The rhetoric was clearly absurd, yet it had the strange assurance of familiarity. I'd heard things like it so often, it sounded like it must be true.

It was in an article in yesterday's Los Angeles Times's health section, about portion sizes in America, by reporter Alice Lesch Kelly. McDonald's recent decision to eliminate "supersizing" as a menu option was, Kelly reports, part of "an effort to...offer a balance of choices for customers." This is somewhere between the tribute that vice pays to virtue and newthink: McDonald's knows that its customers want more choices, so it has to evoke the glories of choice even while restricting it.

But do we really—really really really—want more choices? Some would argue, with decent evidence, that the answer is no. Aren't there levels, either deep or lofty, on which it is to our advantage to have fewer choices? After all, as all people whose chins aren't so bulky as to block the newspapers on their laps know, Americans are battered by a gooey wave of obesity, apparently beyond their control. Perhaps we are so unable to avoid gustatory temptation that we are better off making higher-level decisions to deny ourselves even the ability to make eating choices that we know are bad for us? Might those plastic-hatter anti-teleologists, Devo, have been correct when they declaimed, more in sorrow than in anger, that freedom from choice is what we want—even as, alas, capitalism and modernity condemned us to a future of endless freedom of choice?

Clearly, if paradoxically, the choice to restrict choices is a metachoice highly valued by many. What else, after all, is that precious political gift of constitutionalism other than we the people binding ourselves to a certain set of rules, restricting our ability to make political choices outside of them?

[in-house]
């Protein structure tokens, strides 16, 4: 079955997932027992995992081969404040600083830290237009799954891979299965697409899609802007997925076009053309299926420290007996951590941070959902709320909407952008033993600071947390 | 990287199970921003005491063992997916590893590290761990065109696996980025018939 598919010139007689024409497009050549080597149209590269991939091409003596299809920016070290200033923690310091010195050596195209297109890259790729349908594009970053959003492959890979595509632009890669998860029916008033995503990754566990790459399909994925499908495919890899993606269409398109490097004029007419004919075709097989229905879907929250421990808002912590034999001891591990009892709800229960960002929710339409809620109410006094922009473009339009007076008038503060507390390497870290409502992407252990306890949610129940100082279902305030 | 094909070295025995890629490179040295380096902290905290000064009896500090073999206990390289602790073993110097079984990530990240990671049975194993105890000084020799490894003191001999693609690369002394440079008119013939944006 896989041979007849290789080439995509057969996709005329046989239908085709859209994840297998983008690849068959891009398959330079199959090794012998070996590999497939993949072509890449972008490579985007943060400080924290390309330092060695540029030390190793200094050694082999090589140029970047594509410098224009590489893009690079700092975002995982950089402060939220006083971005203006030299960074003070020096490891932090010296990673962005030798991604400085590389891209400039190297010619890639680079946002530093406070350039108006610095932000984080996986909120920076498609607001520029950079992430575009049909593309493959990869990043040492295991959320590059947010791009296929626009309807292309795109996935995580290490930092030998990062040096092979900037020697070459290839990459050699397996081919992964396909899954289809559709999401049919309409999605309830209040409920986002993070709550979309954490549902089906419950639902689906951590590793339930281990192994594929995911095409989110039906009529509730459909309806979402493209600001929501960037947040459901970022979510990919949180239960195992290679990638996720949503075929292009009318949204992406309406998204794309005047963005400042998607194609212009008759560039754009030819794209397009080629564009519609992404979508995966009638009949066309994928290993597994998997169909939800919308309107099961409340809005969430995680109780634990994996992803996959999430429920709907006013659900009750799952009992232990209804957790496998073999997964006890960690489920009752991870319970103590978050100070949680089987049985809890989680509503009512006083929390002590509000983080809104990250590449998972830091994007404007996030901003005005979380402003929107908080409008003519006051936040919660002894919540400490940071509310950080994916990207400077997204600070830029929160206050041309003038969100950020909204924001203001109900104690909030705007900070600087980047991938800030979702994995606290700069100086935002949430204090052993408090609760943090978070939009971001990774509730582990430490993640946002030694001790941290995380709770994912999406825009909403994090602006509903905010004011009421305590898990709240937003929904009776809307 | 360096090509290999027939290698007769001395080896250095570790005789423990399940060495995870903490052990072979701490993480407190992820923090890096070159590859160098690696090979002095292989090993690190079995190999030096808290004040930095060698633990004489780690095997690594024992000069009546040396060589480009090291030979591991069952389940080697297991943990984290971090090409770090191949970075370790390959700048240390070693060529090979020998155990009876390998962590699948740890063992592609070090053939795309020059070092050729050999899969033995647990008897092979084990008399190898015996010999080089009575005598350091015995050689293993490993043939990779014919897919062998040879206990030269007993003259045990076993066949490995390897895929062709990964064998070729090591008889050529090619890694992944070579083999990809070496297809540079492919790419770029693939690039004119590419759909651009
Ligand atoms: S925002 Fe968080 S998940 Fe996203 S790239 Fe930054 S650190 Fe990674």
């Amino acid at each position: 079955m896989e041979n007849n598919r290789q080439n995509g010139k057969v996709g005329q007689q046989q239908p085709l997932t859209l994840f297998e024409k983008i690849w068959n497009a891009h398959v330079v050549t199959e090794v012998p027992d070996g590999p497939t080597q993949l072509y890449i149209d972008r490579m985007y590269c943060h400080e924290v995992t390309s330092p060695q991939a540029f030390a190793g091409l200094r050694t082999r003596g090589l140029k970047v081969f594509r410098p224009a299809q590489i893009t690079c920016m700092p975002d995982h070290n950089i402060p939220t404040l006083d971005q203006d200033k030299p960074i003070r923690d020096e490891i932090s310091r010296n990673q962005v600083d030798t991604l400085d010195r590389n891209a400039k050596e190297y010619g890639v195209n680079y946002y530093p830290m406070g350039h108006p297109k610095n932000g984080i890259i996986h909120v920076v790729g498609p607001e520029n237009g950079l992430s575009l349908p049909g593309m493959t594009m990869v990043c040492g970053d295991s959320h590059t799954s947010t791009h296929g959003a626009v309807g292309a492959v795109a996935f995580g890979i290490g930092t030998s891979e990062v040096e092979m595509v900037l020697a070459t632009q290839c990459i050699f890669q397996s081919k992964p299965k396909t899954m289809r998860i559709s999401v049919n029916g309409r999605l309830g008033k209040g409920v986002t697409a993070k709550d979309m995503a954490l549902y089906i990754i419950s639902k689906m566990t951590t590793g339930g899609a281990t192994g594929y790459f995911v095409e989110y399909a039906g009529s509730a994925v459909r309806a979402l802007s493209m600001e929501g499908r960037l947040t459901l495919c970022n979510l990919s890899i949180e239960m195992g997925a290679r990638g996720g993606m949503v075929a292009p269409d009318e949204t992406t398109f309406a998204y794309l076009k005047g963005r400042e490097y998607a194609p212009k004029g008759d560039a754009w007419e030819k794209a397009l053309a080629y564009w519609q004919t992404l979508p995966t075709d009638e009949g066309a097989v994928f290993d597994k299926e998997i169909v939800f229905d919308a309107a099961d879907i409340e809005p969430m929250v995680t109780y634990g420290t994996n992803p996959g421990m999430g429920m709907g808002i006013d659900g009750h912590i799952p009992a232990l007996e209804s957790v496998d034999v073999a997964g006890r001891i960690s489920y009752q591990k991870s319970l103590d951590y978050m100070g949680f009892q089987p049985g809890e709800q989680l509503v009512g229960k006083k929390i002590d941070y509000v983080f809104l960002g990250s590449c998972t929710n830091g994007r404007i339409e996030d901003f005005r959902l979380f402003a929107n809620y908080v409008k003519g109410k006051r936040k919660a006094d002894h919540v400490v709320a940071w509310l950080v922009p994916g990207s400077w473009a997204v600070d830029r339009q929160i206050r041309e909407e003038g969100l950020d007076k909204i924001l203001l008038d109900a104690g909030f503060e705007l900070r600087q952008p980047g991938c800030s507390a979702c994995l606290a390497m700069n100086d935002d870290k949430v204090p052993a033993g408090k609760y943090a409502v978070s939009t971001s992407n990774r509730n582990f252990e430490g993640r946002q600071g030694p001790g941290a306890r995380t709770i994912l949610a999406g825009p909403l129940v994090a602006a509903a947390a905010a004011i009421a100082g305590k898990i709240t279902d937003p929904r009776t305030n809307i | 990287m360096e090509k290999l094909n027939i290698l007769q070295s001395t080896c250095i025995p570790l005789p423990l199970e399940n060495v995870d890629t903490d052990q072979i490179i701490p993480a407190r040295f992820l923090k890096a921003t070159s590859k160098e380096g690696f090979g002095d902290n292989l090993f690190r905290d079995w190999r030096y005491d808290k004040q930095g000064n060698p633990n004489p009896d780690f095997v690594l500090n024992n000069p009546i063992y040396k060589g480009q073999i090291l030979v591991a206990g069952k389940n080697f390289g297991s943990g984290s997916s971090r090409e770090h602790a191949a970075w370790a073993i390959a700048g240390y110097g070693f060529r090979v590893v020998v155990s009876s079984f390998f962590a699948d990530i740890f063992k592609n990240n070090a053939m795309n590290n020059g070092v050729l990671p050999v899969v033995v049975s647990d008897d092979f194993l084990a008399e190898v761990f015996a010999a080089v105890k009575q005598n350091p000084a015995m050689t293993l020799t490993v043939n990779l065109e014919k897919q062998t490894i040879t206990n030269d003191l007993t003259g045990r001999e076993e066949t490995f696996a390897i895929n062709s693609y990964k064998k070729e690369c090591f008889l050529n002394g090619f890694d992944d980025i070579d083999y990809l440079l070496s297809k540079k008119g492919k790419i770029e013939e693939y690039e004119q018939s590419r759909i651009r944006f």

Dietician Lisa Young of New York University is one of L.A. Times reporter Kelly's main sources, and she gets the last word in the article: "What I would really like is to see them get rid of those obscenely large sizes... You don't need a 20-ounce Coke bottle." While I am unremittingly hostile to everything she stands for, as evidenced in this article, I was overcome with a surprising burst of fellow feeling for Young when I came across this capper quote.

Human beings are not machines working on any kind of pure logic of choice in reality. Our choices are alternately guided and constrained by the options the world presents to us, in ways that will often make sense only to ourselves, and sometimes not even to ourselves. While I usually either welcome or blithely ignore the ability to eat big (I'm a confirmed buffet man, but as a sign at a buffet I frequent asks, are you really enjoying the buffet if you are in pain when you walk away?), I, too, have joined the chorus of laments of the anti-big portion crowd as regards the mysterious rise of 20 ounces as the standard single-serving size for soft drinks. When I grew up (when TV shows were all funnier, Rob Liefeld-style art had not yet ruined superhero comics, the world was made of tasty, spreadable butter, the sun felt like delightfully warm kisses on the skin, and the skies were not cloudy all day) you had 12 ounce cans as the standard and tall 16-ounce glass bottles as the choice for the indulgent. The latter seems to have disappeared entirely, at least from any convenience store I've frequented in the past few years. And while the 12-ounce can is still around I usually find the brand and flavor selection in that size far smaller than in the 20 ounce.